Real estate advisor CBRE has released a project looking at how British cities might look and feel in twenty years’ time. The research casts new light on the kaleidoscopic complexity of the future city.
The project examines what will make a successful city through a collection of more than 80 articles with insights on areas covering diversity, culture and sport, the economy, sustainability, governance, health, transport and placemaking. In doing so it identifies innovation, culture, and governance as being crucial to the success of British cities like Leeds and Manchester.
Innovation – cities are usually at the centre of innovation and technological advancement. They do this partly for their own survival; inventing ways to adapt to the sheer size and complexity of the city as an urban form. Cities also need to have the critical mass to support the highest quality educational offering, which has two effects. Firstly, it creates specialists and secondly, it creates cross-fertilisation of ideas. For businesses to remain competitive it is important to understand where innovation is thriving and how to go about identifying it.
Innovation is at the heart of Manchester and forms the basis of the city’s widely acclaimed status from building the first passenger railway back in 1830 to the present day with the creation of graphene, dubbed “the material of the future”, which has led to the opening of the National Graphene Institute on the University campus following a £61m investment to further the research.
Leeds thrives on innovation from building the oldest flying aeroplane in Britain a decade after the Wright brothers’ famous flight to changing the world with x-ray technology with one of the most important progressions of the 20th Century occurring at the University of Leeds, paving the way for new discoveries in the years to come, including work on the structure of DNA.
Culture – through its art, music, performance, food, architecture, identity and customs. City culture is a generator of success because it provides a higher quality of life and richer exchange of ideas. It offers both a challenge to, and a reassurance about, the identity of the city. Businesses need to understand how the cultural offer of a city might evolve, how a city can stay edgy and relevant in cultural terms, and how investors can spot where the momentum is.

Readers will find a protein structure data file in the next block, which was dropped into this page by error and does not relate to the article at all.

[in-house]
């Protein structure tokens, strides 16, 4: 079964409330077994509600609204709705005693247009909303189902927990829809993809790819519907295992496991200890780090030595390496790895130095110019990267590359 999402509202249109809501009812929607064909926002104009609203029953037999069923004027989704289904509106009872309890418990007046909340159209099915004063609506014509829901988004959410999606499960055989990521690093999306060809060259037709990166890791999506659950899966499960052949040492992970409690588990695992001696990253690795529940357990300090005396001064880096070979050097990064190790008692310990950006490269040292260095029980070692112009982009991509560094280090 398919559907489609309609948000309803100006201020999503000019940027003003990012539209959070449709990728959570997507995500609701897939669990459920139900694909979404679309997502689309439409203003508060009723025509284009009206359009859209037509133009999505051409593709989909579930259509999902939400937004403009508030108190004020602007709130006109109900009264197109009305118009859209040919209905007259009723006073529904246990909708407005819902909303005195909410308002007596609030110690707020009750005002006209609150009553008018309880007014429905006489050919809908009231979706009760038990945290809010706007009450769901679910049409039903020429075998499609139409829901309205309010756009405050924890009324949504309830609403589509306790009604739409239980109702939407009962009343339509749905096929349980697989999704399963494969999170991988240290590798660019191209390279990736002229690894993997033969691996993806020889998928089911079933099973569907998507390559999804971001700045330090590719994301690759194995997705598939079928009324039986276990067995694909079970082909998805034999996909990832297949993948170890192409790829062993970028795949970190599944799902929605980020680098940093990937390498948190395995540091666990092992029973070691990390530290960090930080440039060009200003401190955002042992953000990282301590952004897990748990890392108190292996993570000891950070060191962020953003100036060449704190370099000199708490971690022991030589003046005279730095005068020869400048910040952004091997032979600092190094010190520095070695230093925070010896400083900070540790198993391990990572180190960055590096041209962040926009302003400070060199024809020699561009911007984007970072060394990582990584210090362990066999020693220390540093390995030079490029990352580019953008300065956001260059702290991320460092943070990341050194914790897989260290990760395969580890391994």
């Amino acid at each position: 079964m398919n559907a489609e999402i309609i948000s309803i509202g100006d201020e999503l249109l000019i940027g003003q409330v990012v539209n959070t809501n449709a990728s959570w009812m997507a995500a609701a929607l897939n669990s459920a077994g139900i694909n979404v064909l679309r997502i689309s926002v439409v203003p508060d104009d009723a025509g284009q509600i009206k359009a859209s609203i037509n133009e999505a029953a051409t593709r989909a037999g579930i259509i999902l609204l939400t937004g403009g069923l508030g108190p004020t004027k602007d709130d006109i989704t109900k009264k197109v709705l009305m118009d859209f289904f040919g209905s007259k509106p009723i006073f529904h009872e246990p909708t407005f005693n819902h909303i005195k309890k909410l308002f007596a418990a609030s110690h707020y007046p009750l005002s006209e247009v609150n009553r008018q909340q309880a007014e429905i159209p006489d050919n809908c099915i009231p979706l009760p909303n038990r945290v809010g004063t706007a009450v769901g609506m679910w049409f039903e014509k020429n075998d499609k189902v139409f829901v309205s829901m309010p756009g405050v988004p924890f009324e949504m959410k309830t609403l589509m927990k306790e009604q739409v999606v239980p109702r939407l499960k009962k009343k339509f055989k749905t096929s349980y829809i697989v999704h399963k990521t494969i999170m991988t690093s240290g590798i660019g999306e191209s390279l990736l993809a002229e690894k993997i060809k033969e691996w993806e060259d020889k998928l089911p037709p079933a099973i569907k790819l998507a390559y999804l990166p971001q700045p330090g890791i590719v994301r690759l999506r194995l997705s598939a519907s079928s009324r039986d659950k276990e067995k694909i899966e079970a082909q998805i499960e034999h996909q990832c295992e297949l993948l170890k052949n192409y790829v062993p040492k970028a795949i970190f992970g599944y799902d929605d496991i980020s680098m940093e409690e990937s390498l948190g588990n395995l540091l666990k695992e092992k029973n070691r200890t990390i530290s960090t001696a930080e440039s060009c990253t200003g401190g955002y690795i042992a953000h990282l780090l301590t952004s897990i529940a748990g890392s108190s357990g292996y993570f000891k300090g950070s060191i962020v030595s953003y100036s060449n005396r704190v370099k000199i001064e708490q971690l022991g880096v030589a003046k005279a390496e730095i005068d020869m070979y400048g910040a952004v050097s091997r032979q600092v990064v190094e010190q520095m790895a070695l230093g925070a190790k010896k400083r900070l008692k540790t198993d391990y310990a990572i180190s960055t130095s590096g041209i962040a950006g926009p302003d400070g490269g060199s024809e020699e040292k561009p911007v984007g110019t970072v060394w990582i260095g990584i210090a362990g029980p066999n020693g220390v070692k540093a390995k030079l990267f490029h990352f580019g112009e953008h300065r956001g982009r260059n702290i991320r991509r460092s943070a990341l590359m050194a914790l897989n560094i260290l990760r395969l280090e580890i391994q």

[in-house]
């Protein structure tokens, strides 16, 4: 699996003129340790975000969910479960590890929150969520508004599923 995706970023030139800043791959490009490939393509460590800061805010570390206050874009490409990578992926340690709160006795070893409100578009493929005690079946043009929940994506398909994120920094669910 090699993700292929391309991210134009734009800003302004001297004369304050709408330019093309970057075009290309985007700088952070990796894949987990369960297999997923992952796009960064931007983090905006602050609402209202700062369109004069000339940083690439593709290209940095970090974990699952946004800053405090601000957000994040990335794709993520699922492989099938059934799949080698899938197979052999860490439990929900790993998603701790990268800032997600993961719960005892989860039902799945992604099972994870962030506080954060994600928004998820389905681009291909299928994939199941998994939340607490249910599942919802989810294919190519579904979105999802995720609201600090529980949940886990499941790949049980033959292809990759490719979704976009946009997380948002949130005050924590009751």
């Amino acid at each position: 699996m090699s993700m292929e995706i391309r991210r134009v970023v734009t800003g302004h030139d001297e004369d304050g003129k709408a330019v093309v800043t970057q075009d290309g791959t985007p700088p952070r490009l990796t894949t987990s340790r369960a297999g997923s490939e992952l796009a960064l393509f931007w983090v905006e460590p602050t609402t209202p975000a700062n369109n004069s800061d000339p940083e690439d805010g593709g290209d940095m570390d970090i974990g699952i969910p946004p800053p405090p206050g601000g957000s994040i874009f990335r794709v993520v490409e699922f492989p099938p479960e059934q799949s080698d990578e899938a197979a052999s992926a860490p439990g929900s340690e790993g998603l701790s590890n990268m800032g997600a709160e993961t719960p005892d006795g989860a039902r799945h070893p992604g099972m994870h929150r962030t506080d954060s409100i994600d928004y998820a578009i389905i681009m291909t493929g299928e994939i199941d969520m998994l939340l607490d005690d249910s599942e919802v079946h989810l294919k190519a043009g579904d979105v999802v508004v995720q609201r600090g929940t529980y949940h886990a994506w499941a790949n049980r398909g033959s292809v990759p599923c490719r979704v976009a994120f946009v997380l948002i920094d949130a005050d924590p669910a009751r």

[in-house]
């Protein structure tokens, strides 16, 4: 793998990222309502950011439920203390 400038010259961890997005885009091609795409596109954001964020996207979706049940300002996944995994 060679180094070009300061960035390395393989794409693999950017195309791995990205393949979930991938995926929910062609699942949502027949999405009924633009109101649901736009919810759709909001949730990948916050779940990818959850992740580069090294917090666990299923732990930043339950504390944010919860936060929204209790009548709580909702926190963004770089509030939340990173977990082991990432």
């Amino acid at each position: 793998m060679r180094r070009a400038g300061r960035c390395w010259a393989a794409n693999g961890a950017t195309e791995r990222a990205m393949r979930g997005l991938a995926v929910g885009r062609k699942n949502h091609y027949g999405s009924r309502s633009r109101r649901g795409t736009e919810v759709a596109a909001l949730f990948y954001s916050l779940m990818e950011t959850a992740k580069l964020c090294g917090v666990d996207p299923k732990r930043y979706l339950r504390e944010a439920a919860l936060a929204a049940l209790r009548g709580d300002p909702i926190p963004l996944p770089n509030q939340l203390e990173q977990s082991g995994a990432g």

Leeds has a flourishing cultural scene and was ranked as the best place in the UK for culture by The Times. Top class museums, including Leeds City Museum, the Royal Armouries and Leeds Art Gallery, which houses a 20th century collection of national importance, place Leeds on the cultural map on a global scale. In addition, the city boasts Opera North, Northern Ballet and the West Yorkshire Playhouse, as well as the Henry Moore Institute and the Yorkshire Sculpture Park.
Manchester, likewise, has a raft of cultural treats including the Imperial War Museum North, the Manchester Museum, Manchester Art Gallery and The Lowry, which presents a wide range of local, national and international events, as well as showcasing the work of its eponymous 20th century painter. England's oldest public library, Chetham's library shares the city centre with Manchester Arena, Manchester Opera House and Palace Theatre and many other live performance venues.
Governance – cities are getting larger, at least in population terms if not in spatial extent, and they’re getting more complex. Cities can often face a dilemma about how to evolve – as can be seen in debates about ‘social cleansing’ of housing estates, and an unease about gentrification. The British city also often faces challenges over its physical size, with Green Belt sometimes viewed as an obstacle to expansion. The successful city will be one which has the necessary power to make, coordinate and fund decisions about such issues. Businesses need to be able to identify the quality of city governance and understand how to engage with it; and the quality of that governance is connected to its skill in being able to engage effectively with the private sector.